Mice Control: Ways to Get Rid of Mice without Harming your Pet
Are mice invading your home? Mice are prolific breeders, and all it takes is just one of these furry critters, and within a few weeks, there could be dozens. Mice are also a health hazard. They not only gnaw on wires but use their urine to communicate. As they dash around your house foraging for food, they urinate everywhere and can spread diseases quickly. So how do you get rid of mice without harming your pets? Whatever your situation is, we have compiled useful information that will help you get rid of mice without causing any harm to your pets.
Get Rid of Mice without Risk
For many pet owners suffering from mouse infestations, the go-to mouse solution is to buy the best mouse poison or to use traps to kill mice. However, using mice traps and deadly mouse poison can cause harm to your pets. That’s why you should seek a mouse control solution that doesn’t harm pets, and that won’t put your children at risk.
We often say as curious as a cat, but other than being inquisitive, cats and dogs are also territorial animals. This makes them want to investigate every new thing in their home which can include mouse bait boxes. Dogs are omnivores and are particularly at risk. Young puppies that haven’t been trained are more inquisitive and are at a greater risk of getting harmed.
Mouse poison comes in different colors, sizes, shapes and active ingredients. Although rodenticides can sometimes look alike and contain the same active ingredients, they can be very different. So when purchasing pet safe rodenticides, always check the active ingredients to determine the risk of poisoning and the type of treatment needed.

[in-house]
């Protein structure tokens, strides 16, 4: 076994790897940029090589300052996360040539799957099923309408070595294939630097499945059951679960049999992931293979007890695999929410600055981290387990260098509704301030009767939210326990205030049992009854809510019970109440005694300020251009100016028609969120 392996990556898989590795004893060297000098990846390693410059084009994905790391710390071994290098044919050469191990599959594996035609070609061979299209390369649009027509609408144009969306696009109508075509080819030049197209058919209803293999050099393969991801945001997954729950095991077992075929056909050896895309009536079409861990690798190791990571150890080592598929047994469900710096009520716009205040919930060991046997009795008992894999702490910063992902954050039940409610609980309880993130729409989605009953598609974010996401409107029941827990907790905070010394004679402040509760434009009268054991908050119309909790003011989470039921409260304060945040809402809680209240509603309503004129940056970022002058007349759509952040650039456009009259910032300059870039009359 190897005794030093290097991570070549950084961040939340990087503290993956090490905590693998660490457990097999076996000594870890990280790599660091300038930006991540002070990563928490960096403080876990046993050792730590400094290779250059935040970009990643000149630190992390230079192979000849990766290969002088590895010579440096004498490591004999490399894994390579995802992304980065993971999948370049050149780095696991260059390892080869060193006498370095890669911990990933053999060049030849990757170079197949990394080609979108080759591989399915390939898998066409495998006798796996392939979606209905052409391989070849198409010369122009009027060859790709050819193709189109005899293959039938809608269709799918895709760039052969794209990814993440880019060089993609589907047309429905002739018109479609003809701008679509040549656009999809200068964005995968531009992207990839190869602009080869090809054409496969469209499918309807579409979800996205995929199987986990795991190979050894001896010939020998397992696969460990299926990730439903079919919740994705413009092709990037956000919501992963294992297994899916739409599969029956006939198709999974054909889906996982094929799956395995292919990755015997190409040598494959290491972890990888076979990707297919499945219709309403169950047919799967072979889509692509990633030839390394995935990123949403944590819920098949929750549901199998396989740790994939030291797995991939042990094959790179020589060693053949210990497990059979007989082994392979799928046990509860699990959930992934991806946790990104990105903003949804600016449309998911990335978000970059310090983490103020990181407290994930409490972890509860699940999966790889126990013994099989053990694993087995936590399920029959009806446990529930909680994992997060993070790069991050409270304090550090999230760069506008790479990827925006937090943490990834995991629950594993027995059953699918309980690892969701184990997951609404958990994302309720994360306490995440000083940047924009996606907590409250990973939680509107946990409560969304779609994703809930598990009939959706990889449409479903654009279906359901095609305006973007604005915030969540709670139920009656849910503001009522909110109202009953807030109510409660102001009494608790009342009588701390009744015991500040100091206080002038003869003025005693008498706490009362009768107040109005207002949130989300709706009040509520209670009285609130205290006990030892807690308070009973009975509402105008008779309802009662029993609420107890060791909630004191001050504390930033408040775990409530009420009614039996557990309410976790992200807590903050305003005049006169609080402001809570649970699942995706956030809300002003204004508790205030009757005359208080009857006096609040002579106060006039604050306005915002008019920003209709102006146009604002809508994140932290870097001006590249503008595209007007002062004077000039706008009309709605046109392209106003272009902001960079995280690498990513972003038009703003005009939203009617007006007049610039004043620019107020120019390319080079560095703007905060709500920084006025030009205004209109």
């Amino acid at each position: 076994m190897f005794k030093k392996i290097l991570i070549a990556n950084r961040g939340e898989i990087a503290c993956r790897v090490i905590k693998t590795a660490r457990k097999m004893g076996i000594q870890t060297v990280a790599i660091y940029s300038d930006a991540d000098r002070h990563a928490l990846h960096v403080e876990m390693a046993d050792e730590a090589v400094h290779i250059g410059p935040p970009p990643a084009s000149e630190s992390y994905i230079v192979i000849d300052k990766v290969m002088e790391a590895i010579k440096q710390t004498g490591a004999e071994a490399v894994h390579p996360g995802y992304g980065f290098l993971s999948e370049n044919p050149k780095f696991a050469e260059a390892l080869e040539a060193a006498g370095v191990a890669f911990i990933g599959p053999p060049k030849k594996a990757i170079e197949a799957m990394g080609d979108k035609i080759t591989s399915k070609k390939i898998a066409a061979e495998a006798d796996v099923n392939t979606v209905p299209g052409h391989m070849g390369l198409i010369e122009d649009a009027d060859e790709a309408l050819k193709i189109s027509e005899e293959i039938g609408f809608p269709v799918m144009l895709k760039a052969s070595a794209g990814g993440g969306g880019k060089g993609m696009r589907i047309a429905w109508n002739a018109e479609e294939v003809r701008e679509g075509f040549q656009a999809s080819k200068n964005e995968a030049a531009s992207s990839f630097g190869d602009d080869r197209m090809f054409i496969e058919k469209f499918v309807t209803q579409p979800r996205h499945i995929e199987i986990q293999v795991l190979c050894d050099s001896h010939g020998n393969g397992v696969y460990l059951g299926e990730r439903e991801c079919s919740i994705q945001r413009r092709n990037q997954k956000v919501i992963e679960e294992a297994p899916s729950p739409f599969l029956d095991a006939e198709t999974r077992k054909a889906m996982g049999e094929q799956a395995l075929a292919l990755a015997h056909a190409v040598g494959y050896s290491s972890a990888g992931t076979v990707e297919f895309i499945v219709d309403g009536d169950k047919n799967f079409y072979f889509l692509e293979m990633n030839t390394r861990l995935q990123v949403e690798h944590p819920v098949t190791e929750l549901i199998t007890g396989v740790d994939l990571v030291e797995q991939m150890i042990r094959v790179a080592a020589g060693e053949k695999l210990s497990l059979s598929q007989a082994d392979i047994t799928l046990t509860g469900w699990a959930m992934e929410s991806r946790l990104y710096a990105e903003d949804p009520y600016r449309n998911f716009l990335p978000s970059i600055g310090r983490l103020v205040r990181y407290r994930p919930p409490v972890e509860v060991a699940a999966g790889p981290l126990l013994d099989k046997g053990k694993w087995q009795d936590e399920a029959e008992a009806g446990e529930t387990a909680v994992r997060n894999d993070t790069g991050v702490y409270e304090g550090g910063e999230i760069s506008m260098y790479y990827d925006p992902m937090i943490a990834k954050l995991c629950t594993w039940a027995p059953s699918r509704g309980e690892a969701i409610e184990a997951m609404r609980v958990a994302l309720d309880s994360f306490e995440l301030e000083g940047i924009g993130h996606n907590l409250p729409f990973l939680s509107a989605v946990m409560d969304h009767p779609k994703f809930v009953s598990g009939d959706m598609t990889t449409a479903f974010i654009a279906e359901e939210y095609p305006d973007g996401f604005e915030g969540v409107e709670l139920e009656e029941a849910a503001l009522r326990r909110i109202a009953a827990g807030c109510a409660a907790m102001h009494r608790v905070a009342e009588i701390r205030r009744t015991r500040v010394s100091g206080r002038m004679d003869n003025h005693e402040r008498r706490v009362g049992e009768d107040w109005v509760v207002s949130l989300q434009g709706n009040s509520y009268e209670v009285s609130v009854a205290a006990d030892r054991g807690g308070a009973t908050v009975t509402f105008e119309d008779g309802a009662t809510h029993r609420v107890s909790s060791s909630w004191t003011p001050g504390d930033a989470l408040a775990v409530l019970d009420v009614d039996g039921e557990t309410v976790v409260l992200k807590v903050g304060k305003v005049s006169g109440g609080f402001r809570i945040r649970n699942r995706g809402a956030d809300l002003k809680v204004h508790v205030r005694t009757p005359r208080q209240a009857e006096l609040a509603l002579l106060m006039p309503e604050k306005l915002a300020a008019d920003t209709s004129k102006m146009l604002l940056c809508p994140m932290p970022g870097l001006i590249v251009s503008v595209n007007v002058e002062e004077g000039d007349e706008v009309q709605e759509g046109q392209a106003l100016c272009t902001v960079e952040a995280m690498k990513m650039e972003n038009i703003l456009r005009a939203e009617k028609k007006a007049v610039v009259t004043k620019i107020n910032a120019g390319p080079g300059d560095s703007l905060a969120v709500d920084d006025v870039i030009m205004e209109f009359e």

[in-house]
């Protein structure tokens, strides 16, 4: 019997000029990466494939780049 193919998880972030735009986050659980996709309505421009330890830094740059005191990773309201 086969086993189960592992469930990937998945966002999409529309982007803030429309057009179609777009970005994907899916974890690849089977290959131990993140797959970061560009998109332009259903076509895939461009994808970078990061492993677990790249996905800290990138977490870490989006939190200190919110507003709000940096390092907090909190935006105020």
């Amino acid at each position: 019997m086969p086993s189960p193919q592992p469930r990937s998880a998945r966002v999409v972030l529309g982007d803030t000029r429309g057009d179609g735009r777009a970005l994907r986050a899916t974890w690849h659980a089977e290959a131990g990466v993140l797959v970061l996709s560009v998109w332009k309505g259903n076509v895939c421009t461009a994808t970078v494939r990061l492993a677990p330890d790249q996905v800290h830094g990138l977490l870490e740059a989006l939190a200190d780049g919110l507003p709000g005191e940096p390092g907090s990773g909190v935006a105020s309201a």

The most common types of active ingredients in rodenticides are:
- Long-acting anticoagulants: They work by preventing blood from clotting normally which leads to internal bleeding. For poisoning to occur, the amount your pet needs to eat varies between the active ingredients and your pet’s age, weight, and health.
- Bromethalin: This is another common type of rodenticides that causes the swelling of the brain and spinal cord. Even the smallest amounts of this poison will show signs of poisoning. Cats are more sensitive to bromethalin which means that the tiniest amounts of this poison can cause life-threatening symptoms.
How to use mouse poison safely:
- Always read and carefully follow the instructions regarding the product usage.
- Store the poison in areas where your pet and children can’t reach them.
- Keep the package even after emptying the container.
Most homeowners often turn to chemical rodent control when facing mouse infestation. While chemical repellents can impact mice, they can be harmful both to you and your pets when stores or applied incorrectly. Because chemical mouse repellents can be a health hazard, you can try a different way to control them. For instance, you can add natural mouse repellent plants such as amaryllis, lavender, or mint.
Some of the smells that mice hate include spicy scents such as cayenne pepper, garlic, and peppermint which is the best natural mouse repellent. Rodents such as mice have a sharp sense of smell and implementing some of these odors at key areas in your home will deter their presence. While most people like the smell of peppermint oil, rats and other pests such as spiders hate it. Use it to your advantage by adding it to your homemade cleaners. You can also keep these rodents away by dabbing peppermint oil onto cotton balls and tuck them into crevices and corners of your shelves.